A La Carte
You know the building. Ivy up and down the red brick exterior, enormous arched windows, outdoor patio, tall white smokestack, down the steps from the rear of Dean & Deluca. It's The Powerhouse, an historic warehouse in Georgetown along the C&O Canal. Western Development Corporation had their offices there until about two months ago.
Its owners, Daniel and Benjamin Miller, branched out on their own (from Western Development) in 2010 forming WestMill Capital to focus on retail-entertainment and mixed-use development in Washington,D.C. Buildings like this one gave them an idea.
“Why is real estate so opaque?” Ben Miller asked rhetorically. In the past, he explained, “The perception was that the community will fight you. But there’s been a paradigm shift." When they bought a building on H Street, they decided to open a dialogue about what to do with the space with … well, everyone.
Almost immediately they got over 2,000 ideas, many from existing business owners nearby. The third most popular idea was turn the place into a bagel shop. Turns out, a popular nearby pizzeria realized their 900 degree oven is much cooler in the mornings, the perfect temperature and time of day when it's available ... to make bagels!
These community ideas are being collected through Popularise, “an online platform using crowdsourcing (outsourcing a task or problem to an undefined public) that shares power to build new places in neighborhoods with local residents.” It’s also a modern research and planning tool, “to get a lot of data, marketing presence, and good will.”
How often have you thought, "Why doesn't someone turn that vacant building down the street into a bakery, bar, or restaurant?" Ben is enthusiastic that through direct involvement, neighborhoods can be transformed by the people who live there, rather than waiting for someone to step in and do it.
Their vision? “Over time, we change what becomes possible by energizing the majority.”
Take a look at a series of photos of The Powerhouse by clicking on this photo below.
What do you think The Powerhouse should be?
Thursday evening, two powerhouses: a luxury boutique real estate firm and a world-renowned fine art and antiques auction house announced their official partnership at The George Town Club. Friends and devotees came together to celebrate over cocktails and hors d'œuvres.
“We're so pleased to have Bonhams as a resource for our clients,” said Jim Bell, founder and managing partner of Beasley Real Estate. “Beasley is always looking for ways to better serve our clients. It’s a natural development to connect our clients, some of the biggest art collectors in the city, with Bonhams services.”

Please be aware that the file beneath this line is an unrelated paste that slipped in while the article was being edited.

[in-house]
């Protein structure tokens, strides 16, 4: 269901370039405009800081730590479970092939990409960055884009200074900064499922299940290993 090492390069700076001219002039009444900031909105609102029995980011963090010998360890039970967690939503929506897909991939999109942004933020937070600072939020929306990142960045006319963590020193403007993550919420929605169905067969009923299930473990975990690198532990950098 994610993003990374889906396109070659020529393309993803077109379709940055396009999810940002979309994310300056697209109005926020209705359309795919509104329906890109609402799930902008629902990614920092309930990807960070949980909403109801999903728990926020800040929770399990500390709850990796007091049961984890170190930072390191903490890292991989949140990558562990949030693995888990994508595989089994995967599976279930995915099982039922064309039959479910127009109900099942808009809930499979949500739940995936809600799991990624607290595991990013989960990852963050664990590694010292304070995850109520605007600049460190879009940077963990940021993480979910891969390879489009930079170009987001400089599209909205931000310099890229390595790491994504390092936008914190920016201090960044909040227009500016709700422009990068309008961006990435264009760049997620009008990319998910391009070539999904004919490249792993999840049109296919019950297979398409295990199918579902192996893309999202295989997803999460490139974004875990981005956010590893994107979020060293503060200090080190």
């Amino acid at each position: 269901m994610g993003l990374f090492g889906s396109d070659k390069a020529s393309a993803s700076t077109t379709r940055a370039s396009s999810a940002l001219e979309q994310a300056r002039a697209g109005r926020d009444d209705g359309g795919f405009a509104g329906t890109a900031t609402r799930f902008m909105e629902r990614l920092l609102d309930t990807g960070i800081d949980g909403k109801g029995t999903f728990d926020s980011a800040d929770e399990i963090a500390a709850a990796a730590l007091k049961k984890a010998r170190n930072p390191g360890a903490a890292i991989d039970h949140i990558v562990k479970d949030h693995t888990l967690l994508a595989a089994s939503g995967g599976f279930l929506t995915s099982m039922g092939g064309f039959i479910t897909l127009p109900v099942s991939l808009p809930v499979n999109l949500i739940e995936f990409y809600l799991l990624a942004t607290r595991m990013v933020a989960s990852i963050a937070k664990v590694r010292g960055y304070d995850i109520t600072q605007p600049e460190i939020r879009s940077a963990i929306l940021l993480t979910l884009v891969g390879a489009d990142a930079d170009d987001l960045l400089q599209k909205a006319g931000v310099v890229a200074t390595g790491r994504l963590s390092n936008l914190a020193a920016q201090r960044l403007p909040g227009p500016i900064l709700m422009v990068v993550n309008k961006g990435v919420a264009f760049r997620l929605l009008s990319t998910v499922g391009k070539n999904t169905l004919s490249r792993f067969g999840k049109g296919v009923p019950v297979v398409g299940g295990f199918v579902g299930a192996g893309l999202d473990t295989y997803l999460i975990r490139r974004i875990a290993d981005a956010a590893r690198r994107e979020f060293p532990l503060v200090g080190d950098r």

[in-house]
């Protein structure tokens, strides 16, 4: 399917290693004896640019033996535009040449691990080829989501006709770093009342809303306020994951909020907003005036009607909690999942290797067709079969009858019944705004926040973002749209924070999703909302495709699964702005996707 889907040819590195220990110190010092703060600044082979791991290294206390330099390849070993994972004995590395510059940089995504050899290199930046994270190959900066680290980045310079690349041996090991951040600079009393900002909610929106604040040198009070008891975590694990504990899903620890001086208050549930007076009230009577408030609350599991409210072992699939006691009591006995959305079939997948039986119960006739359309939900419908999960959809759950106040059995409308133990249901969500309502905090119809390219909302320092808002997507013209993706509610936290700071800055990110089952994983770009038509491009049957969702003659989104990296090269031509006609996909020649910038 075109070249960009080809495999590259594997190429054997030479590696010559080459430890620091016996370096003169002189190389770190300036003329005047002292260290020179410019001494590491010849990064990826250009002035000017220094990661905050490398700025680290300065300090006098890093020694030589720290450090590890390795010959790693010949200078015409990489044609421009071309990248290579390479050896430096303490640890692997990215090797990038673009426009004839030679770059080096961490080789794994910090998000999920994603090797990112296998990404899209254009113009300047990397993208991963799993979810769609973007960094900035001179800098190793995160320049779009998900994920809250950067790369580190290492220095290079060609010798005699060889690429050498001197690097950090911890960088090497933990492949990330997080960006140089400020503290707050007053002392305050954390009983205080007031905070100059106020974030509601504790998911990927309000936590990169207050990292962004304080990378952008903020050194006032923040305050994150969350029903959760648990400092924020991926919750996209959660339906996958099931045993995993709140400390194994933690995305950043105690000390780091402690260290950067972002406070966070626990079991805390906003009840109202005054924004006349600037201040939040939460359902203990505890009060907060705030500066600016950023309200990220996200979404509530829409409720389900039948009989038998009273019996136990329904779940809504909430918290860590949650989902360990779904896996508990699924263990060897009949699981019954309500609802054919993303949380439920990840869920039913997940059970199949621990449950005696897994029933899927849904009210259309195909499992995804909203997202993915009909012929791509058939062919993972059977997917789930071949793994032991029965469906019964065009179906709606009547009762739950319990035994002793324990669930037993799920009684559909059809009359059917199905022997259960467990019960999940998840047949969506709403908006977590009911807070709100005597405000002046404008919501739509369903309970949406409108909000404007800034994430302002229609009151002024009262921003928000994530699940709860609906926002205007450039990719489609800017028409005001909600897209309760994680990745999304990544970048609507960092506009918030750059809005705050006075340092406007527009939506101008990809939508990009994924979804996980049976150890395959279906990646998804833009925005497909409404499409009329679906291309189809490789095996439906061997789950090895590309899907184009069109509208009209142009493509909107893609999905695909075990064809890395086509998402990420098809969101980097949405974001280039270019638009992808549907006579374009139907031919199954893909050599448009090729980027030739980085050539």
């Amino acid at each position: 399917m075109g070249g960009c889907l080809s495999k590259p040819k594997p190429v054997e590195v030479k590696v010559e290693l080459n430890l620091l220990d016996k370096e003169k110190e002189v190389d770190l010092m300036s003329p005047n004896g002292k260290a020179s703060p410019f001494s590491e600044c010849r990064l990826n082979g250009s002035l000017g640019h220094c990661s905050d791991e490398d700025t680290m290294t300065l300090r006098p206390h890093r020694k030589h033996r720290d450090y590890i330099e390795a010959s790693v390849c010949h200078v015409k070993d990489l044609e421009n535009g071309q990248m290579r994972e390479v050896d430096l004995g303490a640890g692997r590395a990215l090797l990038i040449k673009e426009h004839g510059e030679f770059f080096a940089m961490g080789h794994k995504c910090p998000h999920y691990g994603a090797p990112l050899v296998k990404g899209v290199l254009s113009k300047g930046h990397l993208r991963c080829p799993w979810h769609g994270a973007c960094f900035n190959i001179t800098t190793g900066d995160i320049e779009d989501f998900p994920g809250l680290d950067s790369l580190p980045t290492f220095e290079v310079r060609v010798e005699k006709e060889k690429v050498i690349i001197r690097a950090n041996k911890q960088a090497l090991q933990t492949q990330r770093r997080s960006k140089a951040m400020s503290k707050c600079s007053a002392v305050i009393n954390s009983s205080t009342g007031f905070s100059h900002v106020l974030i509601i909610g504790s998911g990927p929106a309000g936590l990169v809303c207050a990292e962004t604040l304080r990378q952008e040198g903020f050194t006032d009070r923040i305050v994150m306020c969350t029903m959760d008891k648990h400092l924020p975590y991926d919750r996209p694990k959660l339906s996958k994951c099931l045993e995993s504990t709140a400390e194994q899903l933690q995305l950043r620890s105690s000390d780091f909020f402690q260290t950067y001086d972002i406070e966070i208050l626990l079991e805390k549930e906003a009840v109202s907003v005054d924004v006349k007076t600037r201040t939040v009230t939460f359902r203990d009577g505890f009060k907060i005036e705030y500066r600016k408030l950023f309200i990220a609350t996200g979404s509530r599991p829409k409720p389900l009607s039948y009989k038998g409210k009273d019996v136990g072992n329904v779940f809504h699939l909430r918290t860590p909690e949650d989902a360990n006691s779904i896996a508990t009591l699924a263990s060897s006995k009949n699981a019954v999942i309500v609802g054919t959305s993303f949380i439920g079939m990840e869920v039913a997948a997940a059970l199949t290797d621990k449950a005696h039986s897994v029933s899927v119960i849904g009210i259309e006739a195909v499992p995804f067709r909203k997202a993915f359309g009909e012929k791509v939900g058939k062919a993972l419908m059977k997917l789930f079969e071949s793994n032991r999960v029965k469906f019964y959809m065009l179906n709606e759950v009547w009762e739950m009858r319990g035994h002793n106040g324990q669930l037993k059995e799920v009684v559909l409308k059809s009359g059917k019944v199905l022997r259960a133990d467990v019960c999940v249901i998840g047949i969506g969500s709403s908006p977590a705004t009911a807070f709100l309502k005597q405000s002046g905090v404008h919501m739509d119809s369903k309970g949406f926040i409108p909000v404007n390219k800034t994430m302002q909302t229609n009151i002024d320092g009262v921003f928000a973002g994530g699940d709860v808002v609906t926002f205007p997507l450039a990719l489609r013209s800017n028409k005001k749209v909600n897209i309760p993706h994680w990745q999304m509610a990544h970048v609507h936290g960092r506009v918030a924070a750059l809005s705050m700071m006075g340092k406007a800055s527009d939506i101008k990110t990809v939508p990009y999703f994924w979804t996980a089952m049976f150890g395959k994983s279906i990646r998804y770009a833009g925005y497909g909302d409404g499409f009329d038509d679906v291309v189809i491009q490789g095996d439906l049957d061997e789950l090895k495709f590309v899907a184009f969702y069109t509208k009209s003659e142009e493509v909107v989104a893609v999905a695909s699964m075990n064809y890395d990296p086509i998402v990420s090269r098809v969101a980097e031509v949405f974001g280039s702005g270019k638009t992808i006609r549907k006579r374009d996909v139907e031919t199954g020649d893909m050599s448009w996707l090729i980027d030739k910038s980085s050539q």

Bonhams, founded in 1793 in London, is one of the world's largest auctioneers of fine art and antiques. Now in Georgetown, the Washington, D.C. regional office is headed by Dr. Martin Gammon.
“Bonhams is delighted to be linked to a real estate firm with such deep roots in the community,” said Gammon. “I look forward to working with Beasley clients and offering them our expertise and services as an international market leader.”
Bonhams brought a rare collection of historic American maps and manuscripts from their upcoming New York Books & Manuscripts sale, “The Mapping and Discovery of America.”
“We’re very pleased to show some of these landmark books including the first book in which the word ‘America’ appears, and Columbus-era manuscripts. What a venerable place to show these historic documents.” Gammon, of course was referring to the historic club, where this rare collection looked quite at home amid the wood paneling and 19th century paintings.
“It’s great timing, really with great ideas. Bonhams just opened and so has Beasley,” added D’ Ann Long of Beasley.
The two companies recognize their unique connection. Traditionally, the greatest art collections are housed in the world’s most beautiful homes. The partners explain, “Through our partnership, Beasley and Bonhams will link the two together in a way that is effortless to all our clients.”
Like kisses and swimming in the ocean, you always remember how it felt the first time. Park it anywhere, kickstand down, dash off in flip-flops to play with friends, never worrying it would be there for the ride home.
My trusty Raleigh (almost exactly like the one pictured here) even played a key role in my first sexual encounter.
When briefly dating a professional biker, I was inspired to get one with a bunch of speeds, and toe clips. Alas, after a childhood spent without them, on the first day out, I crashed into a brick wall and broke my arm. That bike spent most of its 15-year life safely cloistered in the basement.
After years of vowing to get back in the saddle, last spring I bought myself another one, with all the requisite gear, including helmet and two locks (Kryptonite and cable).
Within three weeks, it was gone. Stolen from a locked garage, where it had been secured with both locks around a metal pole. Snatched along with five other bikes during a two week crime spree.
No one was hurt, and given the rash of neighborhood assaults lately, that's the good news.
Unless you spent the winter on another continent, you know it's been bike weather since, well, last spring. Nostalgia for the bike I hardly knew makes me yearn to recapture the joy and freedom I felt riding as a kid.
This time, size really does matter. So, after much research, I've found the coolest folding bike ever, equal parts living room sculpture and urban transport.
Awaiting its arrival, I avidly watch chic Georgetowners maneuvering through traffic, many on bright red ones thanks to Capital Bikeshare, gliding safely along newly paved bike lanes, cruising along Georgetown Waterfront Park, and hitting the Capital Crescent Trail. Georgetown, you're a biker's paradise.